How much extra will it cost to extract the concrete beams around the ruins, instead of smashing the whole roadway? Would it be considered an art project and thus ineligible for state money? Does community support exist beyond a cadre of history enthusiasts?
Seattle Parks & Recreation development director Michael Shiosaki, husband of Mayor Ed Murray, prefers a full removal.
The department said this week in a statement: “Given the cost, risk in terms of safety of keeping these up, and the fact that there has been a long process with lots of input that resulted in the current plan, we’d rather look for another way to honor the work of the advocates (like a plaque or some other monument). However, WashDOT is the lead agency for moving forward.”
WSDOT is still reviewing the ruins request. The state needs to act before midyear, prior to soliciting bids for the next phase of the 520 rebuild, including some ramp demolitions, spokesman Steve Peer said.
Cities only rarely keep remnants of discarded freeways.
Seoul, South Korea, dismantled its central-city Cheonggyecheon Expressway to restore a creek and develop a park, but left a few highway columns in the water.
In Toronto, about 20 columns remain standing as art from an eastside segment of the Gardiner Expressway that was unfinished due to citizen opposition.
Sporadic calls to retain some of Seattle’s Alaskan Way Viaduct, after its replacement by a tunnel in 2019, were dismissed by government agencies.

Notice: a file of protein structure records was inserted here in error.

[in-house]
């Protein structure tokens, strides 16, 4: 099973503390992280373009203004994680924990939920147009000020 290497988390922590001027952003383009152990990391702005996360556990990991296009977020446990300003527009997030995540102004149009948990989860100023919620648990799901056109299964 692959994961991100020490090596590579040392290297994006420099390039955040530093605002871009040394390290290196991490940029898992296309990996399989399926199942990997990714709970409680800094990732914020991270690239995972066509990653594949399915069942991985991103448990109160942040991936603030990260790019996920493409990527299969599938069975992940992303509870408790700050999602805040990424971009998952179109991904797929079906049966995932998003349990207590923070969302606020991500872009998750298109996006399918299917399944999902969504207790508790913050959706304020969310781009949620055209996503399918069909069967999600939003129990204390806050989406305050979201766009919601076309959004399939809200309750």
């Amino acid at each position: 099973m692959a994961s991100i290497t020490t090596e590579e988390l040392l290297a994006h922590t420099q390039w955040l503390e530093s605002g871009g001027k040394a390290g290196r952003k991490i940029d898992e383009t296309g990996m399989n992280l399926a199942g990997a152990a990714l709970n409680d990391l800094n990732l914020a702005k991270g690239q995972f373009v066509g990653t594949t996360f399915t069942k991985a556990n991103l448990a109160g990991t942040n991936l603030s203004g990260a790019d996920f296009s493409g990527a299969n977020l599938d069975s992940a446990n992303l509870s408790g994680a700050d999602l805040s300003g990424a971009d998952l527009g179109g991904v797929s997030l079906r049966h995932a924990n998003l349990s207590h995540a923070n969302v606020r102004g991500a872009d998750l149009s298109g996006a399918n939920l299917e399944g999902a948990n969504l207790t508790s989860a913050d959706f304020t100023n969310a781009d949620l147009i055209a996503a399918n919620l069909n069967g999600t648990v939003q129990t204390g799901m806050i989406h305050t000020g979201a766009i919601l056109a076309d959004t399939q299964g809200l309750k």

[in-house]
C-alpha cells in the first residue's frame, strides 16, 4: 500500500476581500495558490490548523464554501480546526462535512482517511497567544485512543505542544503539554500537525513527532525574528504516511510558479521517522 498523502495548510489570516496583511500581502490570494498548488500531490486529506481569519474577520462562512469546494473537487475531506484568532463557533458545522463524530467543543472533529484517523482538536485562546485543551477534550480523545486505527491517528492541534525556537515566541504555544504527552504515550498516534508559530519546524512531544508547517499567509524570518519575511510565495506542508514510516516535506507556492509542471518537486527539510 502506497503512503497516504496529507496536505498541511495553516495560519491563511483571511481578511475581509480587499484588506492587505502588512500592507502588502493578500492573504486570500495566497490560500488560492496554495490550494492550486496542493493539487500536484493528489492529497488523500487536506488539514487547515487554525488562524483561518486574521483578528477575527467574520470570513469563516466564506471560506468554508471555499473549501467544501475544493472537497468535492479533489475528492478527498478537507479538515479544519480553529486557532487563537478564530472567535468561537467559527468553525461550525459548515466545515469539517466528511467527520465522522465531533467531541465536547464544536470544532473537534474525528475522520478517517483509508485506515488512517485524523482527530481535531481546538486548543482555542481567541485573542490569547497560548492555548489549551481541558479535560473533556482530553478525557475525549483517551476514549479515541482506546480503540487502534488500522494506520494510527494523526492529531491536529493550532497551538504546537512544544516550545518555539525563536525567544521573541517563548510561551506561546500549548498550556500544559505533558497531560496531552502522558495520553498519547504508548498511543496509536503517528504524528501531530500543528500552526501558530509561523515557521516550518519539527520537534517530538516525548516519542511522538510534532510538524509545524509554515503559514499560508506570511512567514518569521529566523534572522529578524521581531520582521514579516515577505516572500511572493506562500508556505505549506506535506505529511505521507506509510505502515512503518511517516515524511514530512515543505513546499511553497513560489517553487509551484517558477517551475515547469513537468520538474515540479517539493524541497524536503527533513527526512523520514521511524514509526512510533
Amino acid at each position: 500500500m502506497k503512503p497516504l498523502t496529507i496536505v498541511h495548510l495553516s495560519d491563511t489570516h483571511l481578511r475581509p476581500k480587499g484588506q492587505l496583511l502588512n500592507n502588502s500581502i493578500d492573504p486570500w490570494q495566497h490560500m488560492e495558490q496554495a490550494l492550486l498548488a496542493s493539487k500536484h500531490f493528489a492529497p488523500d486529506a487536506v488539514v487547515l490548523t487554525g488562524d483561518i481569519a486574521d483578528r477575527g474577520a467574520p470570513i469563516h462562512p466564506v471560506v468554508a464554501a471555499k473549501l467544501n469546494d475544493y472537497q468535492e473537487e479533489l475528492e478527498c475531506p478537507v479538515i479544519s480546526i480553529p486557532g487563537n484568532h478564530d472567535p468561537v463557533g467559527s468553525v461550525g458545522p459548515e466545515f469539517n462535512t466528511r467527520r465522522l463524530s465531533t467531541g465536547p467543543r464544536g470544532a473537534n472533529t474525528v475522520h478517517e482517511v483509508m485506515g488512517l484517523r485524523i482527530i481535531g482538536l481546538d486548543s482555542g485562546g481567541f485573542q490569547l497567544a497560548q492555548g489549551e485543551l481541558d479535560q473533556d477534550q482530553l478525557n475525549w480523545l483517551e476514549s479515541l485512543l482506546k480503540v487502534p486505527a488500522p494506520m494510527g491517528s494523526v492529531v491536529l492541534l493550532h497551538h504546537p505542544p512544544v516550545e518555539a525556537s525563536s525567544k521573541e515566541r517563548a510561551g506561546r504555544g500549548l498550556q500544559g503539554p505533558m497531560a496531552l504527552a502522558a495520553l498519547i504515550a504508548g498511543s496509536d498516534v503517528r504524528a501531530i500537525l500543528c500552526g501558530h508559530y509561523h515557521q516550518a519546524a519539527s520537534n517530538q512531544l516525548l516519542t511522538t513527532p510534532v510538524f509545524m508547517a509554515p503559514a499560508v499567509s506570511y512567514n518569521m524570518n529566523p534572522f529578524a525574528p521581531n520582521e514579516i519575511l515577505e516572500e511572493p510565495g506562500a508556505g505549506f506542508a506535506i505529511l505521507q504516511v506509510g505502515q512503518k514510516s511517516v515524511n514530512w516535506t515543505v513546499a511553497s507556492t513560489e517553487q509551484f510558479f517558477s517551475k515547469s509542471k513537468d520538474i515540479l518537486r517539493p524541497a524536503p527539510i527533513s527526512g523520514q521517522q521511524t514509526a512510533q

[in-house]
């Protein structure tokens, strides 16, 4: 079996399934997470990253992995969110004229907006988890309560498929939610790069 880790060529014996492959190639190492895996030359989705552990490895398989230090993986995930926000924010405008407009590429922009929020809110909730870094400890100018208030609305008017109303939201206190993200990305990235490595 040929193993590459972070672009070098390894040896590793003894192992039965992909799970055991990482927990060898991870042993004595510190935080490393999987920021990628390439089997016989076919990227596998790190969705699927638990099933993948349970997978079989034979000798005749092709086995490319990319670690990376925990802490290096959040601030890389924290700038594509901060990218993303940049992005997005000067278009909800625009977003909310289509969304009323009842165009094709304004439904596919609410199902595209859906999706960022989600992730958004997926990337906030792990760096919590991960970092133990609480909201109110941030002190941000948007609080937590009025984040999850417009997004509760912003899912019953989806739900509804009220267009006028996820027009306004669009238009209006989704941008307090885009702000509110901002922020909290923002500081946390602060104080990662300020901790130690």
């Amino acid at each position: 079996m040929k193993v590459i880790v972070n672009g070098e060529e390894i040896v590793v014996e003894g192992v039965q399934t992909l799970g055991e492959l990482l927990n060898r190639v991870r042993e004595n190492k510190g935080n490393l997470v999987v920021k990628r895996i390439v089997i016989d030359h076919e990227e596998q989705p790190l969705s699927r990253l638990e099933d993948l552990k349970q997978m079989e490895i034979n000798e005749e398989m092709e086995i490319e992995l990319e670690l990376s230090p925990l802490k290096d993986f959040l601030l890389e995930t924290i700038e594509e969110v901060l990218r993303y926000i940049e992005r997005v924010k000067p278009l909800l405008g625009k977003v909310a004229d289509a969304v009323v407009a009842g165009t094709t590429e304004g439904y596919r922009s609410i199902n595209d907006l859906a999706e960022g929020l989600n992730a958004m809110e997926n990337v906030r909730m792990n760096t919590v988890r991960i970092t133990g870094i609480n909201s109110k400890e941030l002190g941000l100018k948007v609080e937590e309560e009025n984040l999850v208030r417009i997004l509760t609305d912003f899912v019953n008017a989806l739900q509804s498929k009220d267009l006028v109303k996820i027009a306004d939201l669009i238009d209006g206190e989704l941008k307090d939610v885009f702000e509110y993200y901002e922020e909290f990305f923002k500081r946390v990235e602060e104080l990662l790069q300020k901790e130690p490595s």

ARCH spokesman Rainer Metzger says a freeway remnant alongside Highway 520 is the opposite of preserving a retired roadway like the viaduct.
“We’re creating a ruin that symbolizes the movement that stopped this highway, that prevented it from becoming this 40-mile-long highway through Seattle,” he said over the clang of a front-end loader moving tangled rebar from other demolished decks.
“It’s important that we have a physical reminder of this history, so that people can look to it as an example of grass-roots citizen movement that persisted over a 10-year period to stop that highway from demolishing 4,000 homes,” Metzger said. “And it’s important that people be able to walk up and touch it, and ask questions about that ruin, about why it is there, and then be prompted to learn about the city’s history.”
The project is timely, Seattle author Knute Berger wrote in Crosscut, because activists are poking people’s consciences “from causes like Black Lives Matter and Block the Bunker to stopping coal trains, Arctic rigs and oil pipelines.”
Abandoned columns, he said, remind us that “conventional wisdom isn’t always wisdom.”
The UW’s Arboretum and Botanical Garden Committee supports the ruins plan, but it took years of discussion to reach this point, said Iain Robertson, a UW landscape architecture professor and committee member.
Arboretum guardians worried about a previous concept to keep a ramp span over the water, because of damage to wetlands, he said. Members were uneasy leaving a tall concrete structure in a place devoted to trees and nature. Those columns were wrapped in 2014 with mirrors, a temporary artwork devised by Metzger for kayakers to approach and reflect. After the idea of a permanent tribute evolved into shorter ruins onshore, covered by vines, the Arboretum committee grew to embrace it, Robertson said.
The proposed ruins remind him of what the British called “a folly” in the 17th and 18th centuries, when nobles commissioned stone rooms, castles or pyramids to give their estates a classical look.
Instead of carrying motorcars, the old bent may endure as a gateway, where people enter the Arboretum on foot or bicycles.